Classroom Design: Supporting a Vibrant Learning Environment

Jan Nedermeijer

Intentional classroom design is core to supporting a vibrant and effective learning environment. T.A. Travis.
“Learning theorists and researchers have come to understand that we don’t so much teach as we create an environment in which people can learn. Learning facilitators design experiences and activities allowing people to grasp new concepts, learn required knowledge, and gain needed skills.”[14] The foundational framework to the many facets of classroom design, supporting the greatest level of actual learning, is that schools must be student-centered; rather than teacher or even technology-centered.

Building on the framework of student-centered learning environments, trusted school leaders exercise the following 7 Disciplines of Classroom Design:

  1. Supporting and fostering healthy relational connections between students and teachers[15]
  2. Facilitating opportunities for frequent practice and active learning (i.e. students engaged in learning activities as opposed to passive instruction)[16]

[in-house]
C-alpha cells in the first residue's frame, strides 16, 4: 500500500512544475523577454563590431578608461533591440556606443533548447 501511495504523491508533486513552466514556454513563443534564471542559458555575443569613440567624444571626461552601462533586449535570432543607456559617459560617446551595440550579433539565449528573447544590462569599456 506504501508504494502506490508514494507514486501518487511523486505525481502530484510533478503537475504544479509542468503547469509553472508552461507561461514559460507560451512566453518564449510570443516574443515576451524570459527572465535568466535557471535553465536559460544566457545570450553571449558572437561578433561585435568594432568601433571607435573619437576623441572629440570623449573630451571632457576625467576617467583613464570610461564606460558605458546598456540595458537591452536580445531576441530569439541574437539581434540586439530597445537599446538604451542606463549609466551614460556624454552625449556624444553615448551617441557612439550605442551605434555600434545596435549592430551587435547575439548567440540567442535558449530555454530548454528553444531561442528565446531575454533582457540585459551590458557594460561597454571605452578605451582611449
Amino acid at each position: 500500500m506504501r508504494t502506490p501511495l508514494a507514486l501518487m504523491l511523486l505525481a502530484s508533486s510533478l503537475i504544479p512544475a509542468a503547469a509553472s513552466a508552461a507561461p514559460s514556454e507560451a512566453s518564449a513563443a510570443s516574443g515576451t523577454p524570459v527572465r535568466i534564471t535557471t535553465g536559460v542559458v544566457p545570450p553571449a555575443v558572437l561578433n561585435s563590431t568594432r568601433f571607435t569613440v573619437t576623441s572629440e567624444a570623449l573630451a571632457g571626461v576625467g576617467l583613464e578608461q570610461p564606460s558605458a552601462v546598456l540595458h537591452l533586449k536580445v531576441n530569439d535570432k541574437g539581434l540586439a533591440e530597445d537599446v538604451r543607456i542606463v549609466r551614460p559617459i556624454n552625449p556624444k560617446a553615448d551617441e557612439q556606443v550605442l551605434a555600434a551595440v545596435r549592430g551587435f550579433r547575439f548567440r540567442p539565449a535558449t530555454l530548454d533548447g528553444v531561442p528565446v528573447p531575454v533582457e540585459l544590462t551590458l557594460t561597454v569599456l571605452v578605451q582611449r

3. Supporting both project-based and problem-based learning, where students directly apply their learning to real life[17]
  4. Supporting self-regulated learning that recognizes students as individuals developing at varying paces[18]
  5. Encouraging and developing learning communities, where students support each other[19]
  6. Inviting and attractive entrance and exit areas, fluid circulation, lighting and color[20]
  7. Seating that is age appropriate and supports learning activities and engagement[21]

[14] Catherine Lombardozzi, Learning Environments by Design (Danvers, MA: ATD Press, 2015), 211-213, Kindle.

[15] Robert C. Pianta, Megan W. Stuhlman, and Bridget K. Hamre, “How schools can do better: fostering stronger connections between teachers and students,” New Directions for Youth Development 93, (2002): 91-107.

[16] Hannele Niemi, “Active learning—a cultural change needed in teacher education and schools,” Teaching and Teacher Education 18, no. 7 (2002): 763-780.

[17] Jane L. David, “Project-Based Learning,” Educational Leadership 65, no. 5 (2008): 80-82.

[18] Barry J. Zimmerman, “Self-Regulated Learning and Academic Achievement: An Overview,” Educational Psychologist 25, no. 1 (1990): 3-17.

[19] Vincent Tinto, “Learning better together: The impact of learning communities on student success,” Higher Education Monograph Series 1, (2003): 1-8.

[20] Caroline A. Guardino and Elizabeth Fullerton, “Changing behaviors by changing the classroom environment,” Teaching Exceptional Children 42, no. 6 (2010): 8-13.

[21] Rachel Wannarka and Kathy Ruhl, “Seating arrangements that promote positive academic and behavioral outcomes: A review of empirical research,” Support for Learning 23, no. 2 (2008): 89-93.